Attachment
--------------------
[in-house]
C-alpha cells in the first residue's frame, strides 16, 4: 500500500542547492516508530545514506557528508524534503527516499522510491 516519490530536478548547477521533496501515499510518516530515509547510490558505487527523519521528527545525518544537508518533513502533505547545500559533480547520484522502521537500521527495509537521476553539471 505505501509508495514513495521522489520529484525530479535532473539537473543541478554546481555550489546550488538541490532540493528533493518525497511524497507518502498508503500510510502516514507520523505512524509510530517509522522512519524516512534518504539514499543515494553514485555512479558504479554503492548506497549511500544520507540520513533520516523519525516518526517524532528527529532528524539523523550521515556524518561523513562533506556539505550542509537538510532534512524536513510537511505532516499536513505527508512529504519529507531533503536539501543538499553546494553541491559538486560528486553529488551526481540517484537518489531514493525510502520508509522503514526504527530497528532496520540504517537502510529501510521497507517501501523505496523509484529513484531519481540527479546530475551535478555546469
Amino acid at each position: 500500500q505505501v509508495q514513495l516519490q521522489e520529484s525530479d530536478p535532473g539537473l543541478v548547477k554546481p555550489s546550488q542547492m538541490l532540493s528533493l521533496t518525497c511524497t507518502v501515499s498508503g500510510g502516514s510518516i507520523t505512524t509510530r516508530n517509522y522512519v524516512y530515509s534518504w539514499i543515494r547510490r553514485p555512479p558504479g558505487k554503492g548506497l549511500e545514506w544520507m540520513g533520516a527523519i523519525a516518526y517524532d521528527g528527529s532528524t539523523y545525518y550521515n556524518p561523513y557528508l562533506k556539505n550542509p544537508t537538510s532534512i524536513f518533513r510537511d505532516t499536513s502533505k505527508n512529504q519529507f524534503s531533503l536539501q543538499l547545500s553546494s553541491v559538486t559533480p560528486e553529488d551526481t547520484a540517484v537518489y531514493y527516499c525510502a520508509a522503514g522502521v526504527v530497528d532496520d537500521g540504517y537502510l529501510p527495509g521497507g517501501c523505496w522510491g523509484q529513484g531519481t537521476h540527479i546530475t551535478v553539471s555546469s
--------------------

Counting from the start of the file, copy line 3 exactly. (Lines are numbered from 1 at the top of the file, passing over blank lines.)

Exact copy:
Amino acid at each position: 500500500q505505501v509508495q514513495l516519490q521522489e520529484s525530479d530536478p535532473g539537473l543541478v548547477k554546481p555550489s546550488q542547492m538541490l532540493s528533493l521533496t518525497c511524497t507518502v501515499s498508503g500510510g502516514s510518516i507520523t505512524t509510530r516508530n517509522y522512519v524516512y530515509s534518504w539514499i543515494r547510490r553514485p555512479p558504479g558505487k554503492g548506497l549511500e545514506w544520507m540520513g533520516a527523519i523519525a516518526y517524532d521528527g528527529s532528524t539523523y545525518y550521515n556524518p561523513y557528508l562533506k556539505n550542509p544537508t537538510s532534512i524536513f518533513r510537511d505532516t499536513s502533505k505527508n512529504q519529507f524534503s531533503l536539501q543538499l547545500s553546494s553541491v559538486t559533480p560528486e553529488d551526481t547520484a540517484v537518489y531514493y527516499c525510502a520508509a522503514g522502521v526504527v530497528d532496520d537500521g540504517y537502510l529501510p527495509g521497507g517501501c523505496w522510491g523509484q529513484g531519481t537521476h540527479i546530475t551535478v553539471s555546469s